TEHRAN -- An archaeological team, which has been assigned to reconstruct the ancient society of the 5200-year-old Burnt City in a new research project, have found several bizarre burials.
“From 1200 graves, which have been discovered in the Burnt City since 1975 during various archaeological excavations, there are several burials which are very odd and mysterious,” team director Seyyed Mansur Sajjadi told the Persian service of CHN on Monday.
Located 57 kilometers from the Iranian town of Zabol in Sistan-Baluchestan Province, the Burnt City was excavated for the first time by the Istituto Italiano per l’Africa e l’Oriente (IsIAO) team led by Maurizio Tosi in 1967. The team conducted nine seasons of excavations until 1978.
“One of the odd burials is in Grave 1003, which had been excavated by our Italian colleagues,” Sajjadi said.
The skeleton of 45-year-old man is located in the center of the circle-shaped grave and skulls of two dogs are placed above his head. In addition, 12 human skulls were placed on the north side of the grave, he stated, adding that to date, no other example of such a burial has been discovered in the Burnt City.
Due to the structure of the grave, Sajjadi stated, “The grave undoubtedly belongs one of the peoples who had migrated from the Central Asia to the Iranian Plateau. This kind of burial indicates strong relations between the people of the region and Central Asia.”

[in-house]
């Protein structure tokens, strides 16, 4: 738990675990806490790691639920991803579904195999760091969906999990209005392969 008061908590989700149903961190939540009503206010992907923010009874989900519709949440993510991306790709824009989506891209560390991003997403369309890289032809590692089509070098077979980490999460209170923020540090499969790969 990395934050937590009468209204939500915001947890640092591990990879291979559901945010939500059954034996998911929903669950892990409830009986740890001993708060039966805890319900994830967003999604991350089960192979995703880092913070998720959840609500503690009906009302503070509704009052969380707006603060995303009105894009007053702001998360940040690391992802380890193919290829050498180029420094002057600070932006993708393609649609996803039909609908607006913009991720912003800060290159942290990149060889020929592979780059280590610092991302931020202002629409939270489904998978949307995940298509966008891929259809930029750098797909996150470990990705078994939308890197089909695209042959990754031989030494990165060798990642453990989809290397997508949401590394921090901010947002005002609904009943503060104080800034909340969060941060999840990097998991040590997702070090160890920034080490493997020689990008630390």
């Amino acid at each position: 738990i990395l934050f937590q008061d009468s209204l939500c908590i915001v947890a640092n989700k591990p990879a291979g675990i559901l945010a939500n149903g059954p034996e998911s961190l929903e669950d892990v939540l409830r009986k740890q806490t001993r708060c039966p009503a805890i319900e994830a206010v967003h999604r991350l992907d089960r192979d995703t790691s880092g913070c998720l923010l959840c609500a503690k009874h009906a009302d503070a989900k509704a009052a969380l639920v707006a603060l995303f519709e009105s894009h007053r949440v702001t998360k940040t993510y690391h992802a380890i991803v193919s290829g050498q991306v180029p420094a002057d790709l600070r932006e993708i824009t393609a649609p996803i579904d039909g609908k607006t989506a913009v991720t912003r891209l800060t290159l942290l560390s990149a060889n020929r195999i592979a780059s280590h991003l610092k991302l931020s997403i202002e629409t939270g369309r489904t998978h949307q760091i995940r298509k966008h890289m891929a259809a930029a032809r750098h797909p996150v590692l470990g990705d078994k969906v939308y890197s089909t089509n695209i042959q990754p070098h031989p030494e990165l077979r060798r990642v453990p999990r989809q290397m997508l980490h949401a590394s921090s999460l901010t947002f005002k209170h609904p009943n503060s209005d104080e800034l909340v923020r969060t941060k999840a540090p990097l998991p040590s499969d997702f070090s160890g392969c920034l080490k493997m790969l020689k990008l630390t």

The archaeologists say that the grave may date back to a period before the advent of Zoroastrianism or it may belong to the people who were living in the region before the Iranian people settled in the area.
According to Sajjadi, Grave 2810 features another strange burial in the Burnt City.
“This grave belongs to a man who died sometime between the ages of 25 and 30. The head of the man was buried in the lower part of his right side and two daggers or cutting tools were also placed on his right side,” he stated.
The archaeologists surmise that the man was beheaded with the cutting tools.
“In the grave, there are some pottery bowls and vases, which were used during formal funerals in ancient times. Therefore, we surmise that the man was executed for some offense, but due to the evidence of the formal funeral that was held for the man, he must have been a respected member of the community,” Sajjadi said.
Another odd burial was discovered in Grave 609.
The grave contains six skulls with a large number of long human bones, Sajjadi said.
“All these burials raise a number of questions: Why were the men buried in such styles during the third millennium? Were the men buried in these styles by accident or on purpose? Were the men buried in such ways to save ground in the graveyard? Or are there other reasons behind these burial styles and we are unaware of them,” he asked.
Iranian and foreign archaeologists have conducted 31 seasons of excavations in the Burnt City, which was registered on UNESCO’s World Heritage List in June.
A 10-centimeter ruler with an accuracy of half a millimeter, an artificial eyeball, an earthenware bowl bearing the world’s oldest example of animation and many other artifacts have been discovered among the ruins of the city in the course of the 22 seasons of archaeological excavations conducted by Iranian teams.